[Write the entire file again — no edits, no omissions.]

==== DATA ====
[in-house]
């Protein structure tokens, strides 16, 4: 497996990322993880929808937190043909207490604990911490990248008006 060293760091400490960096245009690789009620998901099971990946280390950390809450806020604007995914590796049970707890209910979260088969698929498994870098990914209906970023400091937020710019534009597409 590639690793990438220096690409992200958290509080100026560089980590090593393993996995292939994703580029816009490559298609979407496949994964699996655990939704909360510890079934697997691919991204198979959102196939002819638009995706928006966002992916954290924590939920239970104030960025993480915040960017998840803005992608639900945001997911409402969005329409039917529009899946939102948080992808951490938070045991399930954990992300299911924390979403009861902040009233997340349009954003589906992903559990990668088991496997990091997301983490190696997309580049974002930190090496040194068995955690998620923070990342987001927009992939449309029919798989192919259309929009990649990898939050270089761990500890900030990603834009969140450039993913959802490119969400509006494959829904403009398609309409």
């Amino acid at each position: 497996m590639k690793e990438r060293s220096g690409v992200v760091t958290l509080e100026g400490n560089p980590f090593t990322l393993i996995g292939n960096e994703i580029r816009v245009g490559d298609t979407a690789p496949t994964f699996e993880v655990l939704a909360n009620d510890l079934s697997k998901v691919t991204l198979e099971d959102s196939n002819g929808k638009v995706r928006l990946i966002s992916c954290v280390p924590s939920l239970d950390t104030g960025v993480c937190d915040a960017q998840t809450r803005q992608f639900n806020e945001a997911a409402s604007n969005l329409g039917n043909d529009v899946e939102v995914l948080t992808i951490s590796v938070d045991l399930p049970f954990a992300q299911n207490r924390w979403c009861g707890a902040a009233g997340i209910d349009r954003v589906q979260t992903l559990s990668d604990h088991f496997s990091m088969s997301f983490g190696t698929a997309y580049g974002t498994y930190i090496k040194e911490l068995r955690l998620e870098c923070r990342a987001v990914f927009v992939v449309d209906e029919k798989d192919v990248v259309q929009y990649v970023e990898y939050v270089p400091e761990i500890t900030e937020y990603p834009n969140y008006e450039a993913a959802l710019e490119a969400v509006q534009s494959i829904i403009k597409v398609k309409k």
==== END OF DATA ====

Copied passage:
[in-house]
């Protein structure tokens, strides 16, 4: 497996990322993880929808937190043909207490604990911490990248008006 060293760091400490960096245009690789009620998901099971990946280390950390809450806020604007995914590796049970707890209910979260088969698929498994870098990914209906970023400091937020710019534009597409 590639690793990438220096690409992200958290509080100026560089980590090593393993996995292939994703580029816009490559298609979407496949994964699996655990939704909360510890079934697997691919991204198979959102196939002819638009995706928006966002992916954290924590939920239970104030960025993480915040960017998840803005992608639900945001997911409402969005329409039917529009899946939102948080992808951490938070045991399930954990992300299911924390979403009861902040009233997340349009954003589906992903559990990668088991496997990091997301983490190696997309580049974002930190090496040194068995955690998620923070990342987001927009992939449309029919798989192919259309929009990649990898939050270089761990500890900030990603834009969140450039993913959802490119969400509006494959829904403009398609309409």
């Amino acid at each position: 497996m590639k690793e990438r060293s220096g690409v992200v760091t958290l509080e100026g400490n560089p980590f090593t990322l393993i996995g292939n960096e994703i580029r816009v245009g490559d298609t979407a690789p496949t994964f699996e993880v655990l939704a909360n009620d510890l079934s697997k998901v691919t991204l198979e099971d959102s196939n002819g929808k638009v995706r928006l990946i966002s992916c954290v280390p924590s939920l239970d950390t104030g960025v993480c937190d915040a960017q998840t809450r803005q992608f639900n806020e945001a997911a409402s604007n969005l329409g039917n043909d529009v899946e939102v995914l948080t992808i951490s590796v938070d045991l399930p049970f954990a992300q299911n207490r924390w979403c009861g707890a902040a009233g997340i209910d349009r954003v589906q979260t992903l559990s990668d604990h088991f496997s990091m088969s997301f983490g190696t698929a997309y580049g974002t498994y930190i090496k040194e911490l068995r955690l998620e870098c923070r990342a987001v990914f927009v992939v449309d209906e029919k798989d192919v990248v259309q929009y990649v970023e990898y939050v270089p400091e761990i500890t900030e937020y990603p834009n969140y008006e450039a993913a959802l710019e490119a969400v509006q534009s494959i829904i403009k597409v398609k309409k």